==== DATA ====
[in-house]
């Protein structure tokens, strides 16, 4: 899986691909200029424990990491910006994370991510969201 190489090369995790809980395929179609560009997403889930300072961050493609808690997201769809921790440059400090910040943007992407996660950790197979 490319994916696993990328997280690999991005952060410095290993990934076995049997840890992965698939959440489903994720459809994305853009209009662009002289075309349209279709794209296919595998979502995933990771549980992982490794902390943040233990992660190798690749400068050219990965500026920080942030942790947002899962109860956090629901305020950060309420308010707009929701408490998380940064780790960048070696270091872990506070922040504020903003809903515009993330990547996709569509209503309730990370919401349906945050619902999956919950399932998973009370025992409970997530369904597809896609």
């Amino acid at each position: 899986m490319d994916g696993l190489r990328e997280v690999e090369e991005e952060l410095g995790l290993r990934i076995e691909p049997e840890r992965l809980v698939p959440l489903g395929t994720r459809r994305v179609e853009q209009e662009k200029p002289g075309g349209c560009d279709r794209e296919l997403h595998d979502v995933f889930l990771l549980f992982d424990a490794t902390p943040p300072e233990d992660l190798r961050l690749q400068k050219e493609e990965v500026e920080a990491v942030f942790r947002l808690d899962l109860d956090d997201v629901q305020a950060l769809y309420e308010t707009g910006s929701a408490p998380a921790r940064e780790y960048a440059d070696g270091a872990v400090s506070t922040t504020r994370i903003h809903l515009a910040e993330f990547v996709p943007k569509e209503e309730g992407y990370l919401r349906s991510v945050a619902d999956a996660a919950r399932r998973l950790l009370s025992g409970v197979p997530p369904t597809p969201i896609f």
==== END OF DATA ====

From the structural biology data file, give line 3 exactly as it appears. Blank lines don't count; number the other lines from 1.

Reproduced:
């Amino acid at each position: 899986m490319d994916g696993l190489r990328e997280v690999e090369e991005e952060l410095g995790l290993r990934i076995e691909p049997e840890r992965l809980v698939p959440l489903g395929t994720r459809r994305v179609e853009q209009e662009k200029p002289g075309g349209c560009d279709r794209e296919l997403h595998d979502v995933f889930l990771l549980f992982d424990a490794t902390p943040p300072e233990d992660l190798r961050l690749q400068k050219e493609e990965v500026e920080a990491v942030f942790r947002l808690d899962l109860d956090d997201v629901q305020a950060l769809y309420e308010t707009g910006s929701a408490p998380a921790r940064e780790y960048a440059d070696g270091a872990v400090s506070t922040t504020r994370i903003h809903l515009a910040e993330f990547v996709p943007k569509e209503e309730g992407y990370l919401r349906s991510v945050a619902d999956a996660a919950r399932r998973l950790l009370s025992g409970v197979p997530p369904t597809p969201i896609f």